Was that why you went to get a certificate in child psychology?
After setting up Mummyclinic, I saw the numerous challenges our clients were facing, with regard to their children. I decided to get certification in this area to support more parents.
Parenting is easier when you understand the psychology of children.
As a child psychologist, I work with parents to help improve the quality of their child’s life.
With my knowledge of children’s behaviour, I help parents get the best out of their children making them understand the role of personality, genetics, environmental factors, social and cultural influences; educational background and parenting style can affect a child’s development.
I also teach healthy living, parenting skills and educate parents on ways to prevent various psychological disorders because if these disorders are not identified early and addressed, children may go on to bully others, fail in school, become violent or grow up to be maladjusted adults. It can lead to crime, substance abuse and make them experience employment and/or relationship failures.
What were some of the challenges you faced when setting out?
I would say the quality of Internet service in our country is rather poor, having tried so many networks. This can be really challenging as our platform runs majorly online in helping mums across the world. There are other challenges, like it is with every business, but they are within our control.
Why was it important for you to study child sleep behaviour?
I remembered travelling to London when I was pregnant and watched a TV programme of a sleep consultant 13 years ago. She was teaching us how to sleep-train children. I was so intrigued by that and felt that I could also do it, since that was the life I wanted as a mum. I went further to research sleep training and got trained so as to sleep-train my kids.
Imagine having your kids in bed by 7pm, and on their own beds till morning? I became more productive and relaxed as a mum and had time to watch my favorite TV programmes, movies and read books.
When I saw that many Nigerian mums were struggling with their kids’ sleep, I did a bit of research before starting off as a sleep consultant firm here in Nigeria and I found out that no one was sleep-training their children in West Africa.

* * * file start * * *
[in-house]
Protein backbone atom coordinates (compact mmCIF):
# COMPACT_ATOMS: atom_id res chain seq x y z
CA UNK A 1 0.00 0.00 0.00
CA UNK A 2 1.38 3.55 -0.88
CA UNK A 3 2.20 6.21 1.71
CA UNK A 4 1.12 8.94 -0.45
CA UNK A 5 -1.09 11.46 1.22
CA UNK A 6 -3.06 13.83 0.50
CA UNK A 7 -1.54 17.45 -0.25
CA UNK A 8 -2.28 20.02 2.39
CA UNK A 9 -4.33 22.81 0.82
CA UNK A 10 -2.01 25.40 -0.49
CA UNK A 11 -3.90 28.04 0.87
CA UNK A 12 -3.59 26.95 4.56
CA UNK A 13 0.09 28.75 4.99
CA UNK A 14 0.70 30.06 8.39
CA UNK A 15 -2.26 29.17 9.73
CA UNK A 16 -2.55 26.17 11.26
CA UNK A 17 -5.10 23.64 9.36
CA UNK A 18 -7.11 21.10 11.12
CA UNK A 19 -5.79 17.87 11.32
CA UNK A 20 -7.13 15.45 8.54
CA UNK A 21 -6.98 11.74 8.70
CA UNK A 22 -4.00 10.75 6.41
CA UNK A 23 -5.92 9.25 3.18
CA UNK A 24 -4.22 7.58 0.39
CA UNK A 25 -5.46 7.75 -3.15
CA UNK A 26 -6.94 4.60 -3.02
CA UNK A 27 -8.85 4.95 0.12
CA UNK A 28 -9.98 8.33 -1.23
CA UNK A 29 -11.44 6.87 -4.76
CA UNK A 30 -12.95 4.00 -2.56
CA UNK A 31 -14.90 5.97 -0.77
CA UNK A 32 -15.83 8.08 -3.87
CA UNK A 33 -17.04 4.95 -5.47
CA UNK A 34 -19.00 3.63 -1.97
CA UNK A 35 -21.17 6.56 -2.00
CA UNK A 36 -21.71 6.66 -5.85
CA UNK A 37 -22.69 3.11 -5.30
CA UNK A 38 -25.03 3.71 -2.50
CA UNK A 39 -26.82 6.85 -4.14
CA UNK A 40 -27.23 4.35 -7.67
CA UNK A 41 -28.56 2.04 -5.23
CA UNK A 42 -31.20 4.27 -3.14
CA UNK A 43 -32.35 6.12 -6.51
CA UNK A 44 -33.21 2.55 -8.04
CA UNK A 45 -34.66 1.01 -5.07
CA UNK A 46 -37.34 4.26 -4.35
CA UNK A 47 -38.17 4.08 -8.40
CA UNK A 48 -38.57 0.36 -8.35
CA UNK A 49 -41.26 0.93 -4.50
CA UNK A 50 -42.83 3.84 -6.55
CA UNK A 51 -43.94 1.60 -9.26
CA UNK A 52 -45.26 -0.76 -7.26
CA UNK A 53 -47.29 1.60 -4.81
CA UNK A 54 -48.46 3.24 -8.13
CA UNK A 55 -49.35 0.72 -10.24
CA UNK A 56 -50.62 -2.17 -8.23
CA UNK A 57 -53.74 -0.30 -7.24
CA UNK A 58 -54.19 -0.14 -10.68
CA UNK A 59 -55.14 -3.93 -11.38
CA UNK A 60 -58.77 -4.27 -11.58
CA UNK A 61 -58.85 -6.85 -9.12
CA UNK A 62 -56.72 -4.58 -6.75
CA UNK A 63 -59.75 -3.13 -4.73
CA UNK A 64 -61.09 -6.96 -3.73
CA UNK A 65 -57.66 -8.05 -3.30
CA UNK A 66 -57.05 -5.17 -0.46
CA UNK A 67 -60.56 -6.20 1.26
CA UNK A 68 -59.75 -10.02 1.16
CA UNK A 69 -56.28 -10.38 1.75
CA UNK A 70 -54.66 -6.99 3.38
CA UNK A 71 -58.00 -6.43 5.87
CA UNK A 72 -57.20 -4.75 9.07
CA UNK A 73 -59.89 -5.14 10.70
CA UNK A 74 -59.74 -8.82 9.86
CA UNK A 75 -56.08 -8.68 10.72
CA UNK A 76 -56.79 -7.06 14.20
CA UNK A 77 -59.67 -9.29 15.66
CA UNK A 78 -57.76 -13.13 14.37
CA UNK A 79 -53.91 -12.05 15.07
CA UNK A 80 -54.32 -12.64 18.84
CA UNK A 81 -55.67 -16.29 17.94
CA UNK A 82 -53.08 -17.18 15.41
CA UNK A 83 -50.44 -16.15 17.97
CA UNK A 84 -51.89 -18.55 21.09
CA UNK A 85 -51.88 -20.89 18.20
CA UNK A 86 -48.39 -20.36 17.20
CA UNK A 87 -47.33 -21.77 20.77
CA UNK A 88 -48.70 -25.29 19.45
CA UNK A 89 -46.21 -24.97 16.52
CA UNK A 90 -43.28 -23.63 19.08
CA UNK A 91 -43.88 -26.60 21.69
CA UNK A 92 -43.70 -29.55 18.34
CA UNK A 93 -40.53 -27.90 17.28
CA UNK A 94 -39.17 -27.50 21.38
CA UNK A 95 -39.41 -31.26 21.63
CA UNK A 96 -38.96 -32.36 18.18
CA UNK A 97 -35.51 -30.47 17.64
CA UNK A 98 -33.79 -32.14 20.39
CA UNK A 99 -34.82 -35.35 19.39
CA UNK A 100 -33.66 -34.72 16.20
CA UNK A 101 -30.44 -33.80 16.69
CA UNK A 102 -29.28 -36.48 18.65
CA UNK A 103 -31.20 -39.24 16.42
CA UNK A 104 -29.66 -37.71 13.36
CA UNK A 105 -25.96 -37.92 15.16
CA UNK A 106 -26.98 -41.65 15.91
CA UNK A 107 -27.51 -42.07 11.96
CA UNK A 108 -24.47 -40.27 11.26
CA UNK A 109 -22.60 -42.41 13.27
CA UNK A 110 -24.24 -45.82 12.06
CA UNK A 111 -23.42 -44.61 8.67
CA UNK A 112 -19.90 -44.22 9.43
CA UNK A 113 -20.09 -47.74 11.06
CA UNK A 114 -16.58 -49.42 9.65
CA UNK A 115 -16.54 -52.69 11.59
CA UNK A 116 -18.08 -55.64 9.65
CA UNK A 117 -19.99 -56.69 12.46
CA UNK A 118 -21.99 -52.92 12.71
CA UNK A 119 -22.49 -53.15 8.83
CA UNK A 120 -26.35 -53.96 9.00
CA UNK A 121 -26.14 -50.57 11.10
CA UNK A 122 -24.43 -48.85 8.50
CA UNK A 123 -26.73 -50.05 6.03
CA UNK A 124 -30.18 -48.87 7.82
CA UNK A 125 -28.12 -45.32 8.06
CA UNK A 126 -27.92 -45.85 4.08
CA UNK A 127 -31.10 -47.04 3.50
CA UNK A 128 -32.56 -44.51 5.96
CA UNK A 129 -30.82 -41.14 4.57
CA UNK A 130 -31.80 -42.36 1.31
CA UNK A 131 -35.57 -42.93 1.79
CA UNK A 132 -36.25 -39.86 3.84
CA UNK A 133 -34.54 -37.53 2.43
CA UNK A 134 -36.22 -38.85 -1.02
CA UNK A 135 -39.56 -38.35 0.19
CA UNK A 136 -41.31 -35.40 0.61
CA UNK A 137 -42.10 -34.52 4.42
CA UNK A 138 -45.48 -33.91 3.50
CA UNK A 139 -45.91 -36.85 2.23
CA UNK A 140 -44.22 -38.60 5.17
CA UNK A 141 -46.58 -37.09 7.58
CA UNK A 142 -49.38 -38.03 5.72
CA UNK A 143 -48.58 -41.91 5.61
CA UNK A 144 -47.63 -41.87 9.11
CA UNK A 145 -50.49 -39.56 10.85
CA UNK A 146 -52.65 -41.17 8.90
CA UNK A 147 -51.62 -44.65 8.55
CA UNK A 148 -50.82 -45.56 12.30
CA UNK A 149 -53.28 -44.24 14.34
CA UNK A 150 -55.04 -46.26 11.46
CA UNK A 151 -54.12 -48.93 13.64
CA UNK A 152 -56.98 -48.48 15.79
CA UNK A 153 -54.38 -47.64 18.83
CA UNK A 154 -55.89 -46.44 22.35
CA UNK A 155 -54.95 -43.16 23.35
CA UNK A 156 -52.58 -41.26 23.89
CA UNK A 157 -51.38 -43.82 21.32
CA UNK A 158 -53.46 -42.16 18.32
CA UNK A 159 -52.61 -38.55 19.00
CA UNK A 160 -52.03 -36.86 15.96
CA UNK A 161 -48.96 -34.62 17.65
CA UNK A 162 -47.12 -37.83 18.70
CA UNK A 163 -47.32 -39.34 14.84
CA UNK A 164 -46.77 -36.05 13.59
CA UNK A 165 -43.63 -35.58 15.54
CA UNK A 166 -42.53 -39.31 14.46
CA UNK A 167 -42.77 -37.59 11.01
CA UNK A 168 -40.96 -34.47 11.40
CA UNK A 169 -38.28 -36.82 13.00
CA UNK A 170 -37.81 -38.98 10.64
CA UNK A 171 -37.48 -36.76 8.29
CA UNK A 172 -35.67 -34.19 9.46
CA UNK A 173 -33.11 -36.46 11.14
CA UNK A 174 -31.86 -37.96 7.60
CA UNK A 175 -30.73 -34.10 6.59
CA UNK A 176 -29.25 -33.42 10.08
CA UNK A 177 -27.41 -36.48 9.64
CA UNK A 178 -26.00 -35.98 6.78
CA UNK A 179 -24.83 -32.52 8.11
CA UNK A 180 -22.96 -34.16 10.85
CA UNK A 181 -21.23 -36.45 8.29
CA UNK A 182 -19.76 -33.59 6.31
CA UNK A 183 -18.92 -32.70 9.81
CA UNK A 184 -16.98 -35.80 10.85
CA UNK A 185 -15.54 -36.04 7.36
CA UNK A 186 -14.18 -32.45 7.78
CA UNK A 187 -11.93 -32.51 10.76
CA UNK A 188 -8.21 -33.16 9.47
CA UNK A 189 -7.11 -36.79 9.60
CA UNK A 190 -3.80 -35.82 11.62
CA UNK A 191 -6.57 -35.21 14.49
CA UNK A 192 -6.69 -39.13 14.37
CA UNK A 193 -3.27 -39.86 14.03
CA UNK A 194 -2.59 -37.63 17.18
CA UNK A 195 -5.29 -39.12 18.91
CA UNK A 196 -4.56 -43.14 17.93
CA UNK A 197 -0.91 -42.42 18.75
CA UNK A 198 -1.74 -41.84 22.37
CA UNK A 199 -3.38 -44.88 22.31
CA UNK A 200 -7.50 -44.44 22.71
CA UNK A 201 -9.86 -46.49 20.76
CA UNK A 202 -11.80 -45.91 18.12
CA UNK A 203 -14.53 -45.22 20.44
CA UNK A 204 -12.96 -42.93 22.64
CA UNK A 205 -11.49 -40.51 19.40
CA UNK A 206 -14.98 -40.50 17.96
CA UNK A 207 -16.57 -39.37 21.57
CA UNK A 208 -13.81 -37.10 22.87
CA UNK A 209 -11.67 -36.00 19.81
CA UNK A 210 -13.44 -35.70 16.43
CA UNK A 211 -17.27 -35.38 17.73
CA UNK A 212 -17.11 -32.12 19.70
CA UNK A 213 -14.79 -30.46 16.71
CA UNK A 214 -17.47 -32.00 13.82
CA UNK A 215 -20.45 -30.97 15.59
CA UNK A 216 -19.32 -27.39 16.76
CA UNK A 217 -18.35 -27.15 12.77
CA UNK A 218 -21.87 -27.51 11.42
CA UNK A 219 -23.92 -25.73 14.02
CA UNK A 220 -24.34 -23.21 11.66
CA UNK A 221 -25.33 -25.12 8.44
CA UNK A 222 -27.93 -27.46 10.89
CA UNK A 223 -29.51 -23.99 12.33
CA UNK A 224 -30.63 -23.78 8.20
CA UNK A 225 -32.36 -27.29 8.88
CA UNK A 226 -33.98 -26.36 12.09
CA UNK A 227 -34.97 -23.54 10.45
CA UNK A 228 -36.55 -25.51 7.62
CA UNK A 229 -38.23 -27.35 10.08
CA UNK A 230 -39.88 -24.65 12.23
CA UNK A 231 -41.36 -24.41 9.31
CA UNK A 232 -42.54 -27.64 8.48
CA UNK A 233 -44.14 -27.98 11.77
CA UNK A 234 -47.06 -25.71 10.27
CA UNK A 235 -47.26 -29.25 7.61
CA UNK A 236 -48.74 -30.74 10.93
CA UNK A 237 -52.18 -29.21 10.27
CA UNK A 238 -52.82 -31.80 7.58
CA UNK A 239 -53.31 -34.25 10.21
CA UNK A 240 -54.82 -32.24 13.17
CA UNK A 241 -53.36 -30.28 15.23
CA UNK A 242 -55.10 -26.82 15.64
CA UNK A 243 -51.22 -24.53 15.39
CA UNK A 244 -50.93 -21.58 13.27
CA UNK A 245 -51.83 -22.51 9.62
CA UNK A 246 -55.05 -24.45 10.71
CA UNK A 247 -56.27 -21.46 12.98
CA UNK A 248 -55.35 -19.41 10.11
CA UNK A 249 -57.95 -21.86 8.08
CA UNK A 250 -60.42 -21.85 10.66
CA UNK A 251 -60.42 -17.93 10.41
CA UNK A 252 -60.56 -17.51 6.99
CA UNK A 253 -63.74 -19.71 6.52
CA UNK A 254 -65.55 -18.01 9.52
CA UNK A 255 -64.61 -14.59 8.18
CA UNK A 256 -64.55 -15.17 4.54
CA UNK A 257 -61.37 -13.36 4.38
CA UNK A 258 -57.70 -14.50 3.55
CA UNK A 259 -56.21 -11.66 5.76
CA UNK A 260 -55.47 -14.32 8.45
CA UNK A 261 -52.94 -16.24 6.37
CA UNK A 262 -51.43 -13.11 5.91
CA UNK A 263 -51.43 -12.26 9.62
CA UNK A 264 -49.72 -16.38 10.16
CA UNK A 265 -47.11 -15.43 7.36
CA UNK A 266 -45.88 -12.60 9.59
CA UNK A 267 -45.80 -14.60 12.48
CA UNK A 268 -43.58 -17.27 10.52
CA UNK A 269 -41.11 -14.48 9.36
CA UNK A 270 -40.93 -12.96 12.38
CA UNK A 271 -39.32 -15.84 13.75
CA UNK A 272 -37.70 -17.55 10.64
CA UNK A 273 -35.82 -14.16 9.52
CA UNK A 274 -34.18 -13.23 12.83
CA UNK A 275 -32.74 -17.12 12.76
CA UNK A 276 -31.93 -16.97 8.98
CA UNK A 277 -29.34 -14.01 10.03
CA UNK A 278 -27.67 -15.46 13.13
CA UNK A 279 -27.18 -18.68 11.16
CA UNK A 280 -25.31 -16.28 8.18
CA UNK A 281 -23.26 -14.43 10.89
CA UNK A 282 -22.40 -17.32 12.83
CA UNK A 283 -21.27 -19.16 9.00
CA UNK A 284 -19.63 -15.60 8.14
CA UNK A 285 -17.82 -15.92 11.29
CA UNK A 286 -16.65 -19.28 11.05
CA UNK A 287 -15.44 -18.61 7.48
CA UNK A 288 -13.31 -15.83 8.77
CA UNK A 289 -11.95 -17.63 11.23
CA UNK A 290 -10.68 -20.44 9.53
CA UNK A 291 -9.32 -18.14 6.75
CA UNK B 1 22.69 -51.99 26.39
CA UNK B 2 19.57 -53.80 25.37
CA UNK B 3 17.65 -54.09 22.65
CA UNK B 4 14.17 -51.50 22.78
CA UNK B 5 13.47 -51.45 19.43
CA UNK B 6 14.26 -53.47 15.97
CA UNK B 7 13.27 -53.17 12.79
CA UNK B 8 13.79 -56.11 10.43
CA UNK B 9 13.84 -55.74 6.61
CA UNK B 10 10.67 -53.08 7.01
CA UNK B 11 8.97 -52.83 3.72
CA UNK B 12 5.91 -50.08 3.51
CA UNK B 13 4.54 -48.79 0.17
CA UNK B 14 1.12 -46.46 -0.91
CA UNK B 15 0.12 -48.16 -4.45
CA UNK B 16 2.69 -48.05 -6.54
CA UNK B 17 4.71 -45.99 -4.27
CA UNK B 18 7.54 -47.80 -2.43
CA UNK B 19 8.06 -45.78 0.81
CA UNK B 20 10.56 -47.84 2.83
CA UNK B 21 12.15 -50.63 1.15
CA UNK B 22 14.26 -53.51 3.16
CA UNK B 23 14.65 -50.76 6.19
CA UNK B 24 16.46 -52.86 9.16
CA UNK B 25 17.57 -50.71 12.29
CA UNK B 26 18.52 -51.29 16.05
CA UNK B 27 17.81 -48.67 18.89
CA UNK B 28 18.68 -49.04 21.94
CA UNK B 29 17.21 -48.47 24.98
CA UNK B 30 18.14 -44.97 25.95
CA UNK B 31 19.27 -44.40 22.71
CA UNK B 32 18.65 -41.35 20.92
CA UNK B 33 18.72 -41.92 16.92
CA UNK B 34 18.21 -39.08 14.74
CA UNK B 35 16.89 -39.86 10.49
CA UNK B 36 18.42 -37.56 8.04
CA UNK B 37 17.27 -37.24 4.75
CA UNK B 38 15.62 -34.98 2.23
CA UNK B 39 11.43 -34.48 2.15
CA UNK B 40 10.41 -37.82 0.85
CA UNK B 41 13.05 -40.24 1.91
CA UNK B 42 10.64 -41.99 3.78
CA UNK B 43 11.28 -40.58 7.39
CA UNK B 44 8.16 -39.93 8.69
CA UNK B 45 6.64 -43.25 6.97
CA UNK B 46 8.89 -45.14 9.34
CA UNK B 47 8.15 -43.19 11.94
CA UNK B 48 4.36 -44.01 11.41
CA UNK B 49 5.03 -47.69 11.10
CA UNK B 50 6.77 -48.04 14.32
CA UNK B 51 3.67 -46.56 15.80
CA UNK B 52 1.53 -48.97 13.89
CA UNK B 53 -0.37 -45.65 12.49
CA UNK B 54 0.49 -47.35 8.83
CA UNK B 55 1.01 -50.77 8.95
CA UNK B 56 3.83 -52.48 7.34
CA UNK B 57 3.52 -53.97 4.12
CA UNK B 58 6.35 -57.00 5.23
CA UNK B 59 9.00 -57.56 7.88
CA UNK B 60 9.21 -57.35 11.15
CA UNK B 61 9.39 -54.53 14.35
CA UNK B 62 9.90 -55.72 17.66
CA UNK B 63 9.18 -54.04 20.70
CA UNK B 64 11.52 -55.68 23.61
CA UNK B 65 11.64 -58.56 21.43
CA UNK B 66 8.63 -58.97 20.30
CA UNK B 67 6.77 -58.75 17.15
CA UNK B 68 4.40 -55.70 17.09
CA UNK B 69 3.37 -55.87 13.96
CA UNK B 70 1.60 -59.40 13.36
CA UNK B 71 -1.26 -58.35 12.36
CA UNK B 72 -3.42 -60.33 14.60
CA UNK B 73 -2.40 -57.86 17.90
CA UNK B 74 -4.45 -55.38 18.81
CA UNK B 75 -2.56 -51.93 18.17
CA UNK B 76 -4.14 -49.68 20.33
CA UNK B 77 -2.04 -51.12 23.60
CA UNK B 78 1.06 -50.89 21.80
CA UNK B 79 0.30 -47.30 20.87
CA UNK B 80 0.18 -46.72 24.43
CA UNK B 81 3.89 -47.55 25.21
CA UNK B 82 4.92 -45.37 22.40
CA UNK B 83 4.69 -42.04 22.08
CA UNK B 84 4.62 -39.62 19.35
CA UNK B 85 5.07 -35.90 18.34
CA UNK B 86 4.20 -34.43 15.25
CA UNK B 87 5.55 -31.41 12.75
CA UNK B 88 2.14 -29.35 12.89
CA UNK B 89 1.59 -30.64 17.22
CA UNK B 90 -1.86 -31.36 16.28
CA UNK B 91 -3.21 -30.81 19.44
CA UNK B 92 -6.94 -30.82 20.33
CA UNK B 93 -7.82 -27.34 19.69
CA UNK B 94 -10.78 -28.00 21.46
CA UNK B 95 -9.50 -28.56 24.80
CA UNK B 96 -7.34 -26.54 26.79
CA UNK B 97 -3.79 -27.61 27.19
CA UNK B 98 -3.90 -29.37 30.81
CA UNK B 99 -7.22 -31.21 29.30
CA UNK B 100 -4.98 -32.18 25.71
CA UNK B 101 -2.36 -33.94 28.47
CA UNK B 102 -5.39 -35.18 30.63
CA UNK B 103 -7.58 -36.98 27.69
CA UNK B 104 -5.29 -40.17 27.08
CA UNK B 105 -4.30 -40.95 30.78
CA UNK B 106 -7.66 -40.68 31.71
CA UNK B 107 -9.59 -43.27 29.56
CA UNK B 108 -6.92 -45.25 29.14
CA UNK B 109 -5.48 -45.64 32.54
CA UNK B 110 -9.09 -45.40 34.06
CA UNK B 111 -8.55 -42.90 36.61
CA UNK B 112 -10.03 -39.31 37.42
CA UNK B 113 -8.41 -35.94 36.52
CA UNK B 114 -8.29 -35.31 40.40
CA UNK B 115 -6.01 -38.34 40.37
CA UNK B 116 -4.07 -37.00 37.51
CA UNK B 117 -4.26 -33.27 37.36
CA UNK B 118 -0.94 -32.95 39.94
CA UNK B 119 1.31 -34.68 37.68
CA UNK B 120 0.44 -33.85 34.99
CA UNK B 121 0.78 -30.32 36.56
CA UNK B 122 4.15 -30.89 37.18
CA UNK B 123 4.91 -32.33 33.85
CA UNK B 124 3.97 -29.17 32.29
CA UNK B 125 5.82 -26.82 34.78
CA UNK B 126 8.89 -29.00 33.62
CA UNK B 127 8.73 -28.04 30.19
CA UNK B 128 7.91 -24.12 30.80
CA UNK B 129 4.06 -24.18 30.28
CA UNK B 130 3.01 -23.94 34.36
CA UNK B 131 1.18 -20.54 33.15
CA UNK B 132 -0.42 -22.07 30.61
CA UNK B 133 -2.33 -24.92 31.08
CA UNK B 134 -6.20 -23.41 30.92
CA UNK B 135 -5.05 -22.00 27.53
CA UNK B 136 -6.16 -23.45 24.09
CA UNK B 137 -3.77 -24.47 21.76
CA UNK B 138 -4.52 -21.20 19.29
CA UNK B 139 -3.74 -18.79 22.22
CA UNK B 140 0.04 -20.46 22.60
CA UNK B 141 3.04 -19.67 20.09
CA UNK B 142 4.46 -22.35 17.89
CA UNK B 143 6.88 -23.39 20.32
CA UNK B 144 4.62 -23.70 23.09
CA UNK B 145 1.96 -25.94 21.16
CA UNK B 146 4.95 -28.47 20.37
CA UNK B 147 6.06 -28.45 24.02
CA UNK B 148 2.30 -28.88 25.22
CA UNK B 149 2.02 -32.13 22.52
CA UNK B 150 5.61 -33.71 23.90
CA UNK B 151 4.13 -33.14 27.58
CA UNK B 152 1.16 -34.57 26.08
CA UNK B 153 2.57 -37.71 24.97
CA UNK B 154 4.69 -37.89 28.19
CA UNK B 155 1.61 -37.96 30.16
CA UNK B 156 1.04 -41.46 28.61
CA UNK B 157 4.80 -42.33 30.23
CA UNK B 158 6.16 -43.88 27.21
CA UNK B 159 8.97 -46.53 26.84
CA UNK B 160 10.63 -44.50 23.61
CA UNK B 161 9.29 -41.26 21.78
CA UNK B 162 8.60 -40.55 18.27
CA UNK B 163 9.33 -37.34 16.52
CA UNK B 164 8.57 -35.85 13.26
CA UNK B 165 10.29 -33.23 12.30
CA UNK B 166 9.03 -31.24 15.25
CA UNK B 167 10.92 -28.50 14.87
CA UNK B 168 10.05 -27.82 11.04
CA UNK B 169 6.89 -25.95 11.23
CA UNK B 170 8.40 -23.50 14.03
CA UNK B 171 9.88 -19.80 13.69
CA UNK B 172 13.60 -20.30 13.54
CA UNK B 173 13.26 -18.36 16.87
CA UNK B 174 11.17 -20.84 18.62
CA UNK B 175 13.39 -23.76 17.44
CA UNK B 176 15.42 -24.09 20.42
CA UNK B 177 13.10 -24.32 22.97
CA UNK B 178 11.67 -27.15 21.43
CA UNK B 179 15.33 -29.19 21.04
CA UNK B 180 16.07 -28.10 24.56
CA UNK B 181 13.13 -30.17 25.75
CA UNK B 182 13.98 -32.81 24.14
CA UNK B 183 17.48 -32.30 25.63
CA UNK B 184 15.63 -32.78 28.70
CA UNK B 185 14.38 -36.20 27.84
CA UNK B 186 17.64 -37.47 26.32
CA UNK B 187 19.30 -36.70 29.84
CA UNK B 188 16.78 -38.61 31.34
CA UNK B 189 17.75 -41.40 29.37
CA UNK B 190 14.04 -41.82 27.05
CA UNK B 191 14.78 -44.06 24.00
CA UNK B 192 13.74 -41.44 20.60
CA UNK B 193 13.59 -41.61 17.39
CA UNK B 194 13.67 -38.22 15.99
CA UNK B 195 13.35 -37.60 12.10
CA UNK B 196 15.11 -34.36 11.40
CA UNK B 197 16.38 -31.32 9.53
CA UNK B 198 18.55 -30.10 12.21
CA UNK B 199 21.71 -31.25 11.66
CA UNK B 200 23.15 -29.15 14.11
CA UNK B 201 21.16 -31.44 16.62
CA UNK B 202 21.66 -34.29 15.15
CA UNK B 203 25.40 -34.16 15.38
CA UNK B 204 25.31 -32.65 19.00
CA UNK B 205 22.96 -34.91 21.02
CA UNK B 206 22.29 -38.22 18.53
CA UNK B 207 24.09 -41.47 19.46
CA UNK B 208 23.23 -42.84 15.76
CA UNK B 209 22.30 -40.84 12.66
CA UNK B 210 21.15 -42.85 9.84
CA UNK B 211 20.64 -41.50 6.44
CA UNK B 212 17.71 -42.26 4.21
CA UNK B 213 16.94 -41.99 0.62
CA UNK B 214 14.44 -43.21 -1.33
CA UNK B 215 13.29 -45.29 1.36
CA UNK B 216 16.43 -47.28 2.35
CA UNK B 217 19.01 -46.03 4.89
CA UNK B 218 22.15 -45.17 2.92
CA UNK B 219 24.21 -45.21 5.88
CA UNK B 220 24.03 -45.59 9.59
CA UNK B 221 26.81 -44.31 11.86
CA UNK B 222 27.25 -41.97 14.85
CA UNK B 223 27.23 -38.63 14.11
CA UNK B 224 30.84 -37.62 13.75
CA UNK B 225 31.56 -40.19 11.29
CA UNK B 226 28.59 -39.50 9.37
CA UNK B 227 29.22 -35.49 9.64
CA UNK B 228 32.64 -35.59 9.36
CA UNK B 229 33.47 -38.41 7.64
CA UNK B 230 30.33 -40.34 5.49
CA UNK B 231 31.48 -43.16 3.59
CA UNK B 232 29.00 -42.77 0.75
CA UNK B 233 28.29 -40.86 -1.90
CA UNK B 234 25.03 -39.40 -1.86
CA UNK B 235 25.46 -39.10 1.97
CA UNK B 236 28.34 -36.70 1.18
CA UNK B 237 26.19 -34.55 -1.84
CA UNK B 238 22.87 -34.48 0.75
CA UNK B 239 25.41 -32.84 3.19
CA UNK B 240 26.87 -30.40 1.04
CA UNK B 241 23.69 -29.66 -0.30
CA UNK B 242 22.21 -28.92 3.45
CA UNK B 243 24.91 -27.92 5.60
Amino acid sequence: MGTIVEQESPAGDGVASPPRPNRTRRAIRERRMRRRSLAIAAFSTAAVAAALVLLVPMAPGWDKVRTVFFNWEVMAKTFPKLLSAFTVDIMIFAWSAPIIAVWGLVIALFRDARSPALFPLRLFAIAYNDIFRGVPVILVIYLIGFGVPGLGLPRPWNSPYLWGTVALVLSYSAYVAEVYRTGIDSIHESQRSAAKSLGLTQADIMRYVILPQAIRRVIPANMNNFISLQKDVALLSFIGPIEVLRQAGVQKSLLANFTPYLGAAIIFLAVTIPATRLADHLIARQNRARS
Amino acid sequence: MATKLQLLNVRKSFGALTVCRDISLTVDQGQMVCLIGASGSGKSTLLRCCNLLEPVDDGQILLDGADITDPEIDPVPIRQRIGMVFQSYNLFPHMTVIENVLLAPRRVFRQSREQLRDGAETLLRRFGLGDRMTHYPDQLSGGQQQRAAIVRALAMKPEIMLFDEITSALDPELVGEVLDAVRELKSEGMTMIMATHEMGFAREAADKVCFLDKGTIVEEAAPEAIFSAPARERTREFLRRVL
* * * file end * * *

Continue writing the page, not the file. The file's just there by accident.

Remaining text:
When children have insomnia, as an expert, what is your recommendation?
A sleep routine must be created, as children thrive on routines. Watching TV, gaming or reading in bed should be avoided. Screen time should be reduced towards bedtime and children must be encouraged to go to bed early.
What advice would you give to a mum whose child suffers obstructive sleep and exhibits certain strange behaviour while sleeping?
They should seek a sleep consultant’s help. There is no single approach that solves this, as many factors can and trigger them.
What is your advice for women, especially those who work and manage the home front?
If you cannot get free help or support and you can afford to pay for it, engage the services of a helper. You can’t do everything alone.
They should improve on time management skills. They should learn to plan their day ahead, as this helps to reduce stress and work pressure.
It is not the number of hours you spend with children but creating quality and undivided time that matters. You can spend time connecting with them during school runs time and before bedtime.
Try and create bonding time around routines, blocking a minimum of 15 to 30 minutes a day solely for you and your child, no matter how busy you are. Children are very easy to please. They don’t need 24 hours from you. All they need is just quality time and attention.